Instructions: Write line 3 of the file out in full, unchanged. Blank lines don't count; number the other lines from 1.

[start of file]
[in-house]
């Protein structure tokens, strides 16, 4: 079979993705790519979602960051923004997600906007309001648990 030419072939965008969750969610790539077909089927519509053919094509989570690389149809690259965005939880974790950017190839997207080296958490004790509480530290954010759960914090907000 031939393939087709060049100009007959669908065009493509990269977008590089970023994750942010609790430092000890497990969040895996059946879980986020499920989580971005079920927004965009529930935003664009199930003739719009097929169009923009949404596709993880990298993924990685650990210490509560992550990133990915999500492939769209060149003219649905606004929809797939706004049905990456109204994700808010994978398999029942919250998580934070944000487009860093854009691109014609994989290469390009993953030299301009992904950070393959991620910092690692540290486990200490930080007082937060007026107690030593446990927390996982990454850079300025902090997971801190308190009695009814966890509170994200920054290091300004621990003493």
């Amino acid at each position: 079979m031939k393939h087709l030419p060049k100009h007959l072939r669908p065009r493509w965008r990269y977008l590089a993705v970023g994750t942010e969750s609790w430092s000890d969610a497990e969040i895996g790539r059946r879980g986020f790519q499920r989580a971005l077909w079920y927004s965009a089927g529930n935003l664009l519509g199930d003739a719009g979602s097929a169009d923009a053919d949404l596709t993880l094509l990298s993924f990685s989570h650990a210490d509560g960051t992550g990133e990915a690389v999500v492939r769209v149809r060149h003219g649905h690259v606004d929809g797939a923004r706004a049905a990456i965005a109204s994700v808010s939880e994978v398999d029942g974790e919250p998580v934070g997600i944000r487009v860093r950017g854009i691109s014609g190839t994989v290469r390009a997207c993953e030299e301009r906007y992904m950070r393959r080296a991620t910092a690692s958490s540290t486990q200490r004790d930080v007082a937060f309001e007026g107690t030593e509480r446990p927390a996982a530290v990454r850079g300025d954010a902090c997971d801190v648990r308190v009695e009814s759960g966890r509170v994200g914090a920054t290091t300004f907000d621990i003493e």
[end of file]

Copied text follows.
């Amino acid at each position: 079979m031939k393939h087709l030419p060049k100009h007959l072939r669908p065009r493509w965008r990269y977008l590089a993705v970023g994750t942010e969750s609790w430092s000890d969610a497990e969040i895996g790539r059946r879980g986020f790519q499920r989580a971005l077909w079920y927004s965009a089927g529930n935003l664009l519509g199930d003739a719009g979602s097929a169009d923009a053919d949404l596709t993880l094509l990298s993924f990685s989570h650990a210490d509560g960051t992550g990133e990915a690389v999500v492939r769209v149809r060149h003219g649905h690259v606004d929809g797939a923004r706004a049905a990456i965005a109204s994700v808010s939880e994978v398999d029942g974790e919250p998580v934070g997600i944000r487009v860093r950017g854009i691109s014609g190839t994989v290469r390009a997207c993953e030299e301009r906007y992904m950070r393959r080296a991620t910092a690692s958490s540290t486990q200490r004790d930080v007082a937060f309001e007026g107690t030593e509480r446990p927390a996982a530290v990454r850079g300025d954010a902090c997971d801190v648990r308190v009695e009814s759960g966890r509170v994200g914090a920054t290091t300004f907000d621990i003493e």